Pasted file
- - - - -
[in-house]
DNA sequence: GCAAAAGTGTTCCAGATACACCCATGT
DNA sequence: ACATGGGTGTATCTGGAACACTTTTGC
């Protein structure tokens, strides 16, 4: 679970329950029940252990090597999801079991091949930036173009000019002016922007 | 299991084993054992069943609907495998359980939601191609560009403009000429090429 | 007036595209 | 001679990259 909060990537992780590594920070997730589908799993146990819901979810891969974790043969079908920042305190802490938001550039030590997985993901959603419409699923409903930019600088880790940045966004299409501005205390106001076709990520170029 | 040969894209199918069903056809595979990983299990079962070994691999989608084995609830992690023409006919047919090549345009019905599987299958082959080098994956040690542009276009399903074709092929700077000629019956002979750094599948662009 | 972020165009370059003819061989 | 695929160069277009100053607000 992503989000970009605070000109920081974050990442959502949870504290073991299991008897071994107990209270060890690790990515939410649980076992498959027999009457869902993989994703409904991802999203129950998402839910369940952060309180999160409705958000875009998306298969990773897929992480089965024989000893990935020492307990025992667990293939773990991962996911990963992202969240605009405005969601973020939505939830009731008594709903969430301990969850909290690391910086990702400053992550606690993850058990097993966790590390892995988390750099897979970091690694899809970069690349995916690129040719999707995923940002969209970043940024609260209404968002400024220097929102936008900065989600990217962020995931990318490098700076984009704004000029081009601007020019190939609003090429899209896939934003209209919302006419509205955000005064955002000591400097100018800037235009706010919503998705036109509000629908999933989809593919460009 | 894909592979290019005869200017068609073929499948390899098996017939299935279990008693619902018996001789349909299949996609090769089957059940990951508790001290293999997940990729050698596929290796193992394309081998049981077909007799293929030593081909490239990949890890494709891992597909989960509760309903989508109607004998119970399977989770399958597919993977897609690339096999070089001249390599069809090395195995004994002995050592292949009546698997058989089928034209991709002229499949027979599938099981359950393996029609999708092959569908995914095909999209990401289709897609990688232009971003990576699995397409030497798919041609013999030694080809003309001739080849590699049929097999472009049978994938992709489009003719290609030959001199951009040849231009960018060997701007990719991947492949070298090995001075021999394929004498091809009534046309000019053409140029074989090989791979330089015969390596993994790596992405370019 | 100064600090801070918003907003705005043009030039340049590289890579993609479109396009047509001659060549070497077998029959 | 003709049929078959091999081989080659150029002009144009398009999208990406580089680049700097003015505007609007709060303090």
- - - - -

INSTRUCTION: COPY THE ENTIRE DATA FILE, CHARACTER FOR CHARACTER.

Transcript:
[in-house]
DNA sequence: GCAAAAGTGTTCCAGATACACCCATGT
DNA sequence: ACATGGGTGTATCTGGAACACTTTTGC
């Protein structure tokens, strides 16, 4: 679970329950029940252990090597999801079991091949930036173009000019002016922007 | 299991084993054992069943609907495998359980939601191609560009403009000429090429 | 007036595209 | 001679990259 909060990537992780590594920070997730589908799993146990819901979810891969974790043969079908920042305190802490938001550039030590997985993901959603419409699923409903930019600088880790940045966004299409501005205390106001076709990520170029 | 040969894209199918069903056809595979990983299990079962070994691999989608084995609830992690023409006919047919090549345009019905599987299958082959080098994956040690542009276009399903074709092929700077000629019956002979750094599948662009 | 972020165009370059003819061989 | 695929160069277009100053607000 992503989000970009605070000109920081974050990442959502949870504290073991299991008897071994107990209270060890690790990515939410649980076992498959027999009457869902993989994703409904991802999203129950998402839910369940952060309180999160409705958000875009998306298969990773897929992480089965024989000893990935020492307990025992667990293939773990991962996911990963992202969240605009405005969601973020939505939830009731008594709903969430301990969850909290690391910086990702400053992550606690993850058990097993966790590390892995988390750099897979970091690694899809970069690349995916690129040719999707995923940002969209970043940024609260209404968002400024220097929102936008900065989600990217962020995931990318490098700076984009704004000029081009601007020019190939609003090429899209896939934003209209919302006419509205955000005064955002000591400097100018800037235009706010919503998705036109509000629908999933989809593919460009 | 894909592979290019005869200017068609073929499948390899098996017939299935279990008693619902018996001789349909299949996609090769089957059940990951508790001290293999997940990729050698596929290796193992394309081998049981077909007799293929030593081909490239990949890890494709891992597909989960509760309903989508109607004998119970399977989770399958597919993977897609690339096999070089001249390599069809090395195995004994002995050592292949009546698997058989089928034209991709002229499949027979599938099981359950393996029609999708092959569908995914095909999209990401289709897609990688232009971003990576699995397409030497798919041609013999030694080809003309001739080849590699049929097999472009049978994938992709489009003719290609030959001199951009040849231009960018060997701007990719991947492949070298090995001075021999394929004498091809009534046309000019053409140029074989090989791979330089015969390596993994790596992405370019 | 100064600090801070918003907003705005043009030039340049590289890579993609479109396009047509001659060549070497077998029959 | 003709049929078959091999081989080659150029002009144009398009999208990406580089680049700097003015505007609007709060303090």